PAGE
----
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As the ASL-English interpreting field has become professionalized, there is a growing disconnect between interpreters and the Deaf consumers they serve. Whereas interpreting used to be a community-based practice, the field is growing into a research-based profession that begins in a classroom rather than in the Deaf community.
Explores American culture from the mid-nineteenth century to 1920 through the lens of one striking episode: the campaign led by Alexander Graham Bell and other prominent Americans to suppress the use of sign language among Deaf people.
Black ASL, has been recognized for years as a distinct form of sign language but only through anecdotal reports. This volume and its accompanying DVD present the first empirical study that begins to fill in the linguistic gaps about Black ASL. The powerful cast of contributors to The Hidden Treasure of Black ASL considered three questions in their study. First, what was the sociohistorical reality that made a separate variety of ASL possible? Second, what are the features of the variety of ASL that people call Black ASL? Third, can the same kind of unique features that have been identified in African American English be identified in Black ASL? This groundbreaking book and its companion DVD go far in answering these questions while also showing the true treasures of Black ASL.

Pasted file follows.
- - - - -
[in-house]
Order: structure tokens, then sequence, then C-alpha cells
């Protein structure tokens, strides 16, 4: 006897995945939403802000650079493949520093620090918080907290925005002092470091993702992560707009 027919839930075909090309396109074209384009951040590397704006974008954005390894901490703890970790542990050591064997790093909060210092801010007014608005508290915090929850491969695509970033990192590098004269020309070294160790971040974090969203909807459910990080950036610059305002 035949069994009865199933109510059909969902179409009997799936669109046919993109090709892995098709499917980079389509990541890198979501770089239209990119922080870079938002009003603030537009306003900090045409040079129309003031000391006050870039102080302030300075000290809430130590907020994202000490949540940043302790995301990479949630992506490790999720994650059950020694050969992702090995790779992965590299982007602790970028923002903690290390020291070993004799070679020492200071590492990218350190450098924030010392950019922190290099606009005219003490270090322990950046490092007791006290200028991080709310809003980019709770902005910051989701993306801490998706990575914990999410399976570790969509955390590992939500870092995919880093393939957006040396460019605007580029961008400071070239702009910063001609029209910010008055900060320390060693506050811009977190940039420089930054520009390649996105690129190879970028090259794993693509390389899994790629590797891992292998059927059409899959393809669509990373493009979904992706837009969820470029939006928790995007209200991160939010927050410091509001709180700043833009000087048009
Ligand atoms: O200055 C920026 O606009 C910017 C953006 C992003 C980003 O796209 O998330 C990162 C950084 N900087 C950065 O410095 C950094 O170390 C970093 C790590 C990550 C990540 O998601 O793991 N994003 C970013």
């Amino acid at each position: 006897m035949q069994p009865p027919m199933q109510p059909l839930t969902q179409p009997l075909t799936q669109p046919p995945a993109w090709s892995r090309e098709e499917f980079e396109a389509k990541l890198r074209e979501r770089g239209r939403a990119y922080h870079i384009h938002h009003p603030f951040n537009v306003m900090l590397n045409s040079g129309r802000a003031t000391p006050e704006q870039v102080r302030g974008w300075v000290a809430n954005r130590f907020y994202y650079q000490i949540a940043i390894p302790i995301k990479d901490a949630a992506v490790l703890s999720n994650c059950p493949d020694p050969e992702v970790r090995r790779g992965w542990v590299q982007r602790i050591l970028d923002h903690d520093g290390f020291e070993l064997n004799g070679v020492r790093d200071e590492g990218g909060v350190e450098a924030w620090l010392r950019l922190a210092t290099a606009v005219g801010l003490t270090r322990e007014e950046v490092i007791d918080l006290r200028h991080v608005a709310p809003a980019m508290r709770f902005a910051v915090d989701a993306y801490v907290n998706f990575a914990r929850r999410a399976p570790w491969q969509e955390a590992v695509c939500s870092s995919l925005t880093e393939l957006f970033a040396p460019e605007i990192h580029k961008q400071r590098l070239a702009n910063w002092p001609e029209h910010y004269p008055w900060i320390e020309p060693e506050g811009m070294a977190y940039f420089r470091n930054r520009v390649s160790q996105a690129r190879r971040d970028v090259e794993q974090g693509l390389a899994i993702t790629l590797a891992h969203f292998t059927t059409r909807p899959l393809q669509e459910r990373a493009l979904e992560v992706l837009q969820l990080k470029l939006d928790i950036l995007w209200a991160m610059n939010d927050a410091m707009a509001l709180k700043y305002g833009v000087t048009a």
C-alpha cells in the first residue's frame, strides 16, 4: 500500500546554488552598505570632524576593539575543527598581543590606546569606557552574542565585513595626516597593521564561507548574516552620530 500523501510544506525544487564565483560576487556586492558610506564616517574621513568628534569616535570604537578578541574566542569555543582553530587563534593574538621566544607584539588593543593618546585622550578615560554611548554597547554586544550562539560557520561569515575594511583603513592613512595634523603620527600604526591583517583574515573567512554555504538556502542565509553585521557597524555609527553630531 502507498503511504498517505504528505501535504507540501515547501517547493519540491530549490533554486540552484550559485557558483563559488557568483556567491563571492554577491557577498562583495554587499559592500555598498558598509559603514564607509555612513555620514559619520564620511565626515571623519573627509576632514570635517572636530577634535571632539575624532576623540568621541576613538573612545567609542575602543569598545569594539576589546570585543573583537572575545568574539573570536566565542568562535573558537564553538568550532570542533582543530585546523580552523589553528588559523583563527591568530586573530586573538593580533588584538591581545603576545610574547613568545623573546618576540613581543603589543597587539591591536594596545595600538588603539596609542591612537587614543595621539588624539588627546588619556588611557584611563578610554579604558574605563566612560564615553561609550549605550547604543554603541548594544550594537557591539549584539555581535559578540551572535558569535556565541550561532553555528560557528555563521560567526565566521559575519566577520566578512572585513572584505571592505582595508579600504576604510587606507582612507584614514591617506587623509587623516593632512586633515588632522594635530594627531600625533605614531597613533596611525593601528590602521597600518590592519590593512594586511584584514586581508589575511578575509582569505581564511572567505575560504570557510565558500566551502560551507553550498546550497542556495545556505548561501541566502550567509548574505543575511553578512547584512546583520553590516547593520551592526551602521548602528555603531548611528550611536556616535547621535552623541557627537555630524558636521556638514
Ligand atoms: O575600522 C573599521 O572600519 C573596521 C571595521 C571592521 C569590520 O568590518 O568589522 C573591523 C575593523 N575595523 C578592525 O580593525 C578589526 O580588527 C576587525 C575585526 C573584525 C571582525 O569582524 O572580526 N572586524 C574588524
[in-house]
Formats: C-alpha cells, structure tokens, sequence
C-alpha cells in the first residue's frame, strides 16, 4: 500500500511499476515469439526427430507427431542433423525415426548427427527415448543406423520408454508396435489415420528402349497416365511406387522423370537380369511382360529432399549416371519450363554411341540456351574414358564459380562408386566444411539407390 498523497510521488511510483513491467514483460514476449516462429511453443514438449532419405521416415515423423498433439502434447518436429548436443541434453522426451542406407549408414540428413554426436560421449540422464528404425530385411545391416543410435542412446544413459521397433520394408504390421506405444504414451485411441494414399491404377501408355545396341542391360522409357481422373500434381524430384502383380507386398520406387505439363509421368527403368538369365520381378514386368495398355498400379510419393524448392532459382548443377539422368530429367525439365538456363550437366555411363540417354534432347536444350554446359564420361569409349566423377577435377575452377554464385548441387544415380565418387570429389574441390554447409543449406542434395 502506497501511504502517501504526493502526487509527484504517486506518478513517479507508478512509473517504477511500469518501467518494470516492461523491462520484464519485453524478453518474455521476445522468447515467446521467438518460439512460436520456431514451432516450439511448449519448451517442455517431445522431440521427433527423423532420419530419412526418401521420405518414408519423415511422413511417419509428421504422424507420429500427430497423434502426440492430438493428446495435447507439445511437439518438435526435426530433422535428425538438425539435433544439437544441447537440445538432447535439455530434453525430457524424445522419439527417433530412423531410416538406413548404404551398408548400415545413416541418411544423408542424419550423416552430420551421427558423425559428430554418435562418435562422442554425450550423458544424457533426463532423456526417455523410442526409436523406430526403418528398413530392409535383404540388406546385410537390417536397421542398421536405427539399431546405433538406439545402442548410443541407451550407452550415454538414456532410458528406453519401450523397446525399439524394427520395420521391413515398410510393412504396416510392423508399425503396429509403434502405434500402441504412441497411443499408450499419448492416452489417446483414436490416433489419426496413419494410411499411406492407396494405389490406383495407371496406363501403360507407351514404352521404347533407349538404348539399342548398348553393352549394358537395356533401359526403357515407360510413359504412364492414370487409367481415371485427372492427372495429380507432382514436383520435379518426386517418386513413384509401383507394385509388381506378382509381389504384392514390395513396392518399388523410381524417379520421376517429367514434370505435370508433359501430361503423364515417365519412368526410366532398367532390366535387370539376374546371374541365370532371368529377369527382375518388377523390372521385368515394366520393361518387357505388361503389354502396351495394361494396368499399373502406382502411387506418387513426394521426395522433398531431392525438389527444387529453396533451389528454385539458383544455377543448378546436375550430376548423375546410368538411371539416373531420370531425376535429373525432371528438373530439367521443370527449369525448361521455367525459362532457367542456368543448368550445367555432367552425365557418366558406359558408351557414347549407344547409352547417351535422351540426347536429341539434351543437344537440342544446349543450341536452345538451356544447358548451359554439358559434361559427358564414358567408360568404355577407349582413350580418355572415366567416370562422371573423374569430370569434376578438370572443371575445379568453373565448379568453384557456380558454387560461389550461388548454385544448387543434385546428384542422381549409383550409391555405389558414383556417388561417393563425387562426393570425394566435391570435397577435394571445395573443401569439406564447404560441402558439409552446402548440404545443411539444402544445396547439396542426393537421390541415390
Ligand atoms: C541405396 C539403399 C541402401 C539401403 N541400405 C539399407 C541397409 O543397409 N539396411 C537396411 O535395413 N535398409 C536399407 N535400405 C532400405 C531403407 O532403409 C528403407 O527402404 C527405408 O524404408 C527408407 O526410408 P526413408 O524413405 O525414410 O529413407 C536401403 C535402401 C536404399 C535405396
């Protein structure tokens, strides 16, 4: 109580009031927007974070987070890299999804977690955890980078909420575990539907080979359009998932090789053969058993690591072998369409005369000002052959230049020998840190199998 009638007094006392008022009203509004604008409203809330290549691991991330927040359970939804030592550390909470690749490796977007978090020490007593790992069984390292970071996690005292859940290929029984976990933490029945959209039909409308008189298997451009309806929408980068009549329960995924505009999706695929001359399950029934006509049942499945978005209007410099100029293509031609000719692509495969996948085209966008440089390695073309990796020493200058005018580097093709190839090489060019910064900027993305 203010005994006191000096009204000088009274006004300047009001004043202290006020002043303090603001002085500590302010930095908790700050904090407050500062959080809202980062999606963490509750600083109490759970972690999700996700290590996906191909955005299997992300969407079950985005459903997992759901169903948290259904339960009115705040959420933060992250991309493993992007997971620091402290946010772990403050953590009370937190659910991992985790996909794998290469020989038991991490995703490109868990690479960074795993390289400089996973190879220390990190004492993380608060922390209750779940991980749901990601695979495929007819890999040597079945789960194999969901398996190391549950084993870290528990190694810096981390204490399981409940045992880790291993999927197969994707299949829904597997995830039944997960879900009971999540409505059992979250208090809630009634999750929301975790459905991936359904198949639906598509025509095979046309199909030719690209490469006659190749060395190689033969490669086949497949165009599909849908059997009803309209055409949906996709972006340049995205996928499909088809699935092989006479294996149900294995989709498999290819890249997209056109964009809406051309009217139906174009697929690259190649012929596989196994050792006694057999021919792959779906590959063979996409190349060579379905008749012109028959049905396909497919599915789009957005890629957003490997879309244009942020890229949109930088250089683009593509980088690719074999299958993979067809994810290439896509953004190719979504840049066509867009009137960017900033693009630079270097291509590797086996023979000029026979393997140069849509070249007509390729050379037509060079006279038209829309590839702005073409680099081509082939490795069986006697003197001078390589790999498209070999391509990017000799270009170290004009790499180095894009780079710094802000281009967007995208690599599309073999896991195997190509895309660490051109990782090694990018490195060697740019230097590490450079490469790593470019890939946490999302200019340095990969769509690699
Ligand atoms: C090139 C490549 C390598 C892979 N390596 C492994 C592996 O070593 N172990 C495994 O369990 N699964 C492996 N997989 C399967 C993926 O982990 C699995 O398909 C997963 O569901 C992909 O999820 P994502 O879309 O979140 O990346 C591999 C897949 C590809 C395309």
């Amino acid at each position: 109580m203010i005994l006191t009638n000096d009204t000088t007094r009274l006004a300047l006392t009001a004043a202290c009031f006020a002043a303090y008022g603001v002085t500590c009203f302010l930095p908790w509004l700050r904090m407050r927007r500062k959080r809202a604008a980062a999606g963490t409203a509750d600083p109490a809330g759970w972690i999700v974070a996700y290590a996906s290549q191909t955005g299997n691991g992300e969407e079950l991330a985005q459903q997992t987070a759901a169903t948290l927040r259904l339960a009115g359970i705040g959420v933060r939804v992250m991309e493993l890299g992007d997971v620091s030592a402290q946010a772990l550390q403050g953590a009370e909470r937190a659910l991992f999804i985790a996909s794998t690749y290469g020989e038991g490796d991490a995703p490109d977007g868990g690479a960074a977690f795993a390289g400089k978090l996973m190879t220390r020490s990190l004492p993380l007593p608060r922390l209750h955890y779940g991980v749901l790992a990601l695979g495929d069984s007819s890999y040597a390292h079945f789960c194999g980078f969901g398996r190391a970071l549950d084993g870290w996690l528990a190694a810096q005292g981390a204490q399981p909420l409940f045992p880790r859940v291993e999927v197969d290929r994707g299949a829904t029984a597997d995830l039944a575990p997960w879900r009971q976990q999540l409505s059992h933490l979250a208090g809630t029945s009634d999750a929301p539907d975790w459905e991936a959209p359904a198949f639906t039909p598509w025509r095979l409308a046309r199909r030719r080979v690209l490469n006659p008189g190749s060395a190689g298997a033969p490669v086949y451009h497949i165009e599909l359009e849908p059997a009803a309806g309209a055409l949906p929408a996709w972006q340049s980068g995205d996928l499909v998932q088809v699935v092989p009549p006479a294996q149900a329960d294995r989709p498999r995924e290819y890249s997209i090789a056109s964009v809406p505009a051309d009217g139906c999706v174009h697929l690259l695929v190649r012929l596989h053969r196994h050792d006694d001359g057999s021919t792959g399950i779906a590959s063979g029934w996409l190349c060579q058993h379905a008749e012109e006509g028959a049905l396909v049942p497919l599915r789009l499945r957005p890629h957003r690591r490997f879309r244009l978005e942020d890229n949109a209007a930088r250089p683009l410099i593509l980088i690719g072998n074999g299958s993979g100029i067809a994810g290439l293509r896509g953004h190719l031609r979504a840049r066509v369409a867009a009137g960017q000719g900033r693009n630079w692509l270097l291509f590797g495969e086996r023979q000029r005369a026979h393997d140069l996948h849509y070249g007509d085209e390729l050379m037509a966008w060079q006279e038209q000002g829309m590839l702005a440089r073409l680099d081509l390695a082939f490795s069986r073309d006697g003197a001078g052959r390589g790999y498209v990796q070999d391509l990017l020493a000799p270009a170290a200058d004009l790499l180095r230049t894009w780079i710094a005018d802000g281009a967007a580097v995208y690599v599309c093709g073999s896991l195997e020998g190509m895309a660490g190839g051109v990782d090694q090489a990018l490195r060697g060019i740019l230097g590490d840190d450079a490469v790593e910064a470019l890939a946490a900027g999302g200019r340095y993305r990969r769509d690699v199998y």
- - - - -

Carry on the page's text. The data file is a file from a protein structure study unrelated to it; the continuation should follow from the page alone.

Adds an important dimension to the canon of deaf literature by presenting the perspective of an African American deaf woman who attended a segregated deaf school. Mary Herring Wright documents her life from the mid-1920s to the early 1940s, offering a rich account of her home life in rural North Carolina and her education at the North Carolina School for the Deaf and Blind, which had a separate campus for African American students.
In 2001, the Smithsonian Institution presented the landmark photographic exhibition History Through Deaf Eyes, representing nearly 200 years of United States deaf history. Drawing heavily on the extensive archives at Gallaudet University, the curators created an exhibition that drew more than 400,000 people viewed at the Smithsonian and in 12 cities during a five-year national tour. Its popularity prompted the production of a documentary film for national broadcast on the Public Broadcasting System. Now, the photographs, quotes, and stories from this remarkable exhibit and documentary have been assembled in a book of stunning beauty and poignant images.